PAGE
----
“How selfish soever man may be supposed, there are evidently some principles in his nature, which interest him in the fortune of others, and render their happiness necessary to him, though he derives nothing from it except the pleasure of seeing it.” — Adam Smith, “Of Sympathy,” The Theory of Moral Sentiments
“We must not draw general conclusions from certain particular principles, though, in the main, true ones. We must not suppose that, because a man is a rational animal, he will therefore always act rationally; or, because he has such or such a predominant passion, that he will act invariably and consequentially in the pursuit of it. No. We are complicated machines: and though we have one main-spring, that gives motion to the whole, we have an infinity of little wheels, which, in their turns, retard, precipitate, and sometimes stop that motion.” — Philip Stanhope, Letters To His Son (1749-12-19)
“We are not always sure that those who advocate the truth are influenced by purer principles than their antagonists. Ambition, avarice, personal animosity, party opposition, and many other motives not more laudable than these, are apt to operate as well upon those who support as those who oppose the right side of a question.” — Alexander Hamilton, Federalist No. 1, Independent Journal (1787-10-27)
“Principles are not less sacred because their duration cannot be guaranteed. Indeed, the very desire for guarantees that our values are eternal and secure in some objective heaven is perhaps only a craving for the certainties of childhood or the absolute values of our primitive past.” — Isaiah Berlin, Two Concepts of Liberty
At first it was just stopped and people were walking.
A few weeks later, the red and white tape went up. It didn’t last long. With the nearest alternative being a car ramp 5 meters further away from the centre’s doors, this was not a surprise. Someone broke through and people went back to walking the escalator.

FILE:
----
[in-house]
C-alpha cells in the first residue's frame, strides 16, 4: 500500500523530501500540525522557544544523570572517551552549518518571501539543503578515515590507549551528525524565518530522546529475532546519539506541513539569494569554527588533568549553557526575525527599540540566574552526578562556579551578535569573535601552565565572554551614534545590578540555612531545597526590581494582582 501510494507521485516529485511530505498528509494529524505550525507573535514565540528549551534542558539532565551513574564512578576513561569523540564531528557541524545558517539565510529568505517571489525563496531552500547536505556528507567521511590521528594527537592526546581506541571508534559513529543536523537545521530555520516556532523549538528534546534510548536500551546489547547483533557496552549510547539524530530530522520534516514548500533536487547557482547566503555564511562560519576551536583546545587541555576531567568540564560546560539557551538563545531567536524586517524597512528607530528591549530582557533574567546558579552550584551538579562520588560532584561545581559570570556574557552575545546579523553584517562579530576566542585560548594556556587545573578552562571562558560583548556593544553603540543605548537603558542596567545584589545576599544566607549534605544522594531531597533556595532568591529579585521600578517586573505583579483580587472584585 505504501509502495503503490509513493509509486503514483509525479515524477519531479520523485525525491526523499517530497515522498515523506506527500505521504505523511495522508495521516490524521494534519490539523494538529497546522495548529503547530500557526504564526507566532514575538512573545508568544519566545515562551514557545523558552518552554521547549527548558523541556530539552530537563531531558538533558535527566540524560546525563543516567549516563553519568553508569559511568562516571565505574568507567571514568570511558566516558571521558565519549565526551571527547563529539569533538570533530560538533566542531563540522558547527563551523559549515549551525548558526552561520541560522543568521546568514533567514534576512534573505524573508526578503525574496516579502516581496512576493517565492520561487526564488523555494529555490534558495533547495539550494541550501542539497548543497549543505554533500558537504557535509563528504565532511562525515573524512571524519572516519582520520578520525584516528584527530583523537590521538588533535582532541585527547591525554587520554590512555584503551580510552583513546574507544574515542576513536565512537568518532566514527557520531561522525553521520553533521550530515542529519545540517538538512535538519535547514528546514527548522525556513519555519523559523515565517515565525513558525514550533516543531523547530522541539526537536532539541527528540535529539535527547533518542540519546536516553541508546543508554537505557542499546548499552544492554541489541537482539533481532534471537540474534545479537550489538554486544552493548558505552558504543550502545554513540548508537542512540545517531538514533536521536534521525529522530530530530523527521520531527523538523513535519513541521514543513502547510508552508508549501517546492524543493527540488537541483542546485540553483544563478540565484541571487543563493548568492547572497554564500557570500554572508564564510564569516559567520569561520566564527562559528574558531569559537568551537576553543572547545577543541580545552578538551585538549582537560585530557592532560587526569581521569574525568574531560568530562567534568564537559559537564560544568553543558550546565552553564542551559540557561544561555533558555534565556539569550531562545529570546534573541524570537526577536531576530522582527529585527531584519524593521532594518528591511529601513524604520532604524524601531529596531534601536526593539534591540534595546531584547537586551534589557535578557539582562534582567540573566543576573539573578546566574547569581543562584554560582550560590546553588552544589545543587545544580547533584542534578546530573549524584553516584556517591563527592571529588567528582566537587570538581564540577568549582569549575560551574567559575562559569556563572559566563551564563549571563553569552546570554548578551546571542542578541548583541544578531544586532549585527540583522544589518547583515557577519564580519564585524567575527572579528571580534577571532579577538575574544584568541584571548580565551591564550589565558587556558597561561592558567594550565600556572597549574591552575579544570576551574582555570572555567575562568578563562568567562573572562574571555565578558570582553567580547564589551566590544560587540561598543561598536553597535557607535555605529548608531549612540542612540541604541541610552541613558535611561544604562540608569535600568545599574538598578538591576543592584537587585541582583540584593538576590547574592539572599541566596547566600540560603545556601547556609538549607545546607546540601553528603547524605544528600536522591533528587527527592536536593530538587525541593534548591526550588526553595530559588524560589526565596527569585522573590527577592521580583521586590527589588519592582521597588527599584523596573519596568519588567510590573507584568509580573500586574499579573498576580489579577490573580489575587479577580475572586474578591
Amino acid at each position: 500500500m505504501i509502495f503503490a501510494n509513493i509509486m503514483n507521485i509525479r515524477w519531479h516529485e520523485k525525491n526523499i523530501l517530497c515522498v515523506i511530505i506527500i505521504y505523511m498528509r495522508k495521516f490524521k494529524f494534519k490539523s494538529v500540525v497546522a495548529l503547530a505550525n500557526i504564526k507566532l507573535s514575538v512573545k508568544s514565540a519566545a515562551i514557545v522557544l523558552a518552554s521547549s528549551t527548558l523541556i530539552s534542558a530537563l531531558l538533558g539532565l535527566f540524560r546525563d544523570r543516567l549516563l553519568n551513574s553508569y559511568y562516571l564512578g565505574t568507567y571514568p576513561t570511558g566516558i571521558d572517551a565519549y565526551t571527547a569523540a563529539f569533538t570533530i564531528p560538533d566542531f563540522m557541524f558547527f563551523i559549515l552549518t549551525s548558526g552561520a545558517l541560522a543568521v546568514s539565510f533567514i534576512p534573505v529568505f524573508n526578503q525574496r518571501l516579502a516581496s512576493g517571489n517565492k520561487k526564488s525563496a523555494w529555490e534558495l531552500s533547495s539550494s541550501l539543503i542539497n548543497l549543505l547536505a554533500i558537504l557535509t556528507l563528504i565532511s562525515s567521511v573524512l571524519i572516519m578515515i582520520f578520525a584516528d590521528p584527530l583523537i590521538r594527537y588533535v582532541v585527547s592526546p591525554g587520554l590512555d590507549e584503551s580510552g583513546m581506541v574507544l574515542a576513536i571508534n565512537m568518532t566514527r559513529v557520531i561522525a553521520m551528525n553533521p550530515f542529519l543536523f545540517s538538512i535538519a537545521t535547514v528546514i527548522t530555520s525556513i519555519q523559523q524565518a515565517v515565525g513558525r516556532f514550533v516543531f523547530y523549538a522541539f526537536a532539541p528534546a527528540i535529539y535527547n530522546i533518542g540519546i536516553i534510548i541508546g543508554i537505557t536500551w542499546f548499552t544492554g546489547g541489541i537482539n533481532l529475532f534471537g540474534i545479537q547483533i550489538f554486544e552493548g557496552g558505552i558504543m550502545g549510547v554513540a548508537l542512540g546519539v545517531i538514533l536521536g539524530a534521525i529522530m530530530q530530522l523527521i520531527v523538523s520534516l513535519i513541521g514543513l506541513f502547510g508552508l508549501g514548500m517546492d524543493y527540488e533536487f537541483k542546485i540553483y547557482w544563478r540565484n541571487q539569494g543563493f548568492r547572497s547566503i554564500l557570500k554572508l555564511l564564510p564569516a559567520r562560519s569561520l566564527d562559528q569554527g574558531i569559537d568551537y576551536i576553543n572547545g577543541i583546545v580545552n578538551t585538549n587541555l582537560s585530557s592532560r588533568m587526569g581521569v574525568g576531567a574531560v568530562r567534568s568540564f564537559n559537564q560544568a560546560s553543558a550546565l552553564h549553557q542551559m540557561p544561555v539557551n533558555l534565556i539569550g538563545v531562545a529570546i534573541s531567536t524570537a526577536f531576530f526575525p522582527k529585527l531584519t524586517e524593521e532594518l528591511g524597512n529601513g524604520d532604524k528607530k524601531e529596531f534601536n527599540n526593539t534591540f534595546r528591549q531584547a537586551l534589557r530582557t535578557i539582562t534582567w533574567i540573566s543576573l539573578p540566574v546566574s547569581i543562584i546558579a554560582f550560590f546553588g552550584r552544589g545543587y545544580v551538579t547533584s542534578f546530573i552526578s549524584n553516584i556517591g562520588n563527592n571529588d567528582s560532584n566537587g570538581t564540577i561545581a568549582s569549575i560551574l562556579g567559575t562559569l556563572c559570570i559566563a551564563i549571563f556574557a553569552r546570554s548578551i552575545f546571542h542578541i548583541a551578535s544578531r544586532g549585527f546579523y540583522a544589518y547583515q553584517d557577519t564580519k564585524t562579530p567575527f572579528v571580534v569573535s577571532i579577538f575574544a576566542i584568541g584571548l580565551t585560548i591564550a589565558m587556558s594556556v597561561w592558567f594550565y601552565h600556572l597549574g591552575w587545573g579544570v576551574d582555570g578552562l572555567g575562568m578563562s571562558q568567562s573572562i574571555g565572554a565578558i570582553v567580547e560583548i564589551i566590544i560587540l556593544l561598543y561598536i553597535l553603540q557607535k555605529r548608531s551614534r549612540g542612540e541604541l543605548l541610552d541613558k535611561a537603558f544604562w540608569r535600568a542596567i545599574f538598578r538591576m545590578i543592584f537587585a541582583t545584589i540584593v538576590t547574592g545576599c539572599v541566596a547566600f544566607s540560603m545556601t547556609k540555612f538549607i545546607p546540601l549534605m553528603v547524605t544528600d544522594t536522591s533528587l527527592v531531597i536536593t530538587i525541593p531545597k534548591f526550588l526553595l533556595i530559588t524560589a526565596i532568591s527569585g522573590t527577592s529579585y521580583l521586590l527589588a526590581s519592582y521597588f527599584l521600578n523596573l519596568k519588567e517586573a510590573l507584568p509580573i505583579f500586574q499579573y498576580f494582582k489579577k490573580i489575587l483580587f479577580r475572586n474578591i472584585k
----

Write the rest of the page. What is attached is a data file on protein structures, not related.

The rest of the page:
The shopping centre then put up some wooden panels with a “sorry for the inconvenience” message. These were easily moved. People would move them out of the way to walk the escalator and the staff would put them back in place every week or so.
All this looked like a normal case of an out-of-order escalator. As the months went by, I expected that the shopping centre would make sure that it was back in working order for the 2012 Christmas shopping season. When the shopping season started and the wooden panel game was still continuing, I thought it might be related to all the shopping centre renovations going on in region.
I knew there was something else going on when the metal guard rails went up. These were later accompanied with lots of “No Pedestrians” signs on the car ramp. This hasn’t stopped the pedestrians because the recommended path is another 30+ meter detour.
The passing time, 18 months and counting, plus the efforts that are going into stopping people from walking the escalator says this is more than a simple case of a broken escalator. My theory is that the shopping centre feels that it is the escalator company’s responsibility to fix the problem under a guarantee of some sort and the escalator company is asking to be paid to repair the escalator because the problem is not covered. Perhaps an insurance company is involved. Both sides are sure they are right and they are not budging.
This is their second Christmas season with the escalator broken. They have spent a lot of time and effort to stop people from using it. Many customers are using the car ramp which upsets the customers and drivers. Those that use the recommended path resent the extra distance. Whether or not the shopping centre is right about who has to pay for the repairs, they have let this escalate into a problem that is damaging their reputation.
This is a good example of the costs of pride and principle and very good reminder to myself that there are times it’s better to be pragmatic than right;
“I think all theories are suspect, that the finest principles may have to be modified, or may even be pulverized by the demands of life, and that one must find, therefore, one’s own moral center and move through the world hoping that this center will guide one aright.” — James Baldwin, Autobiographical Notes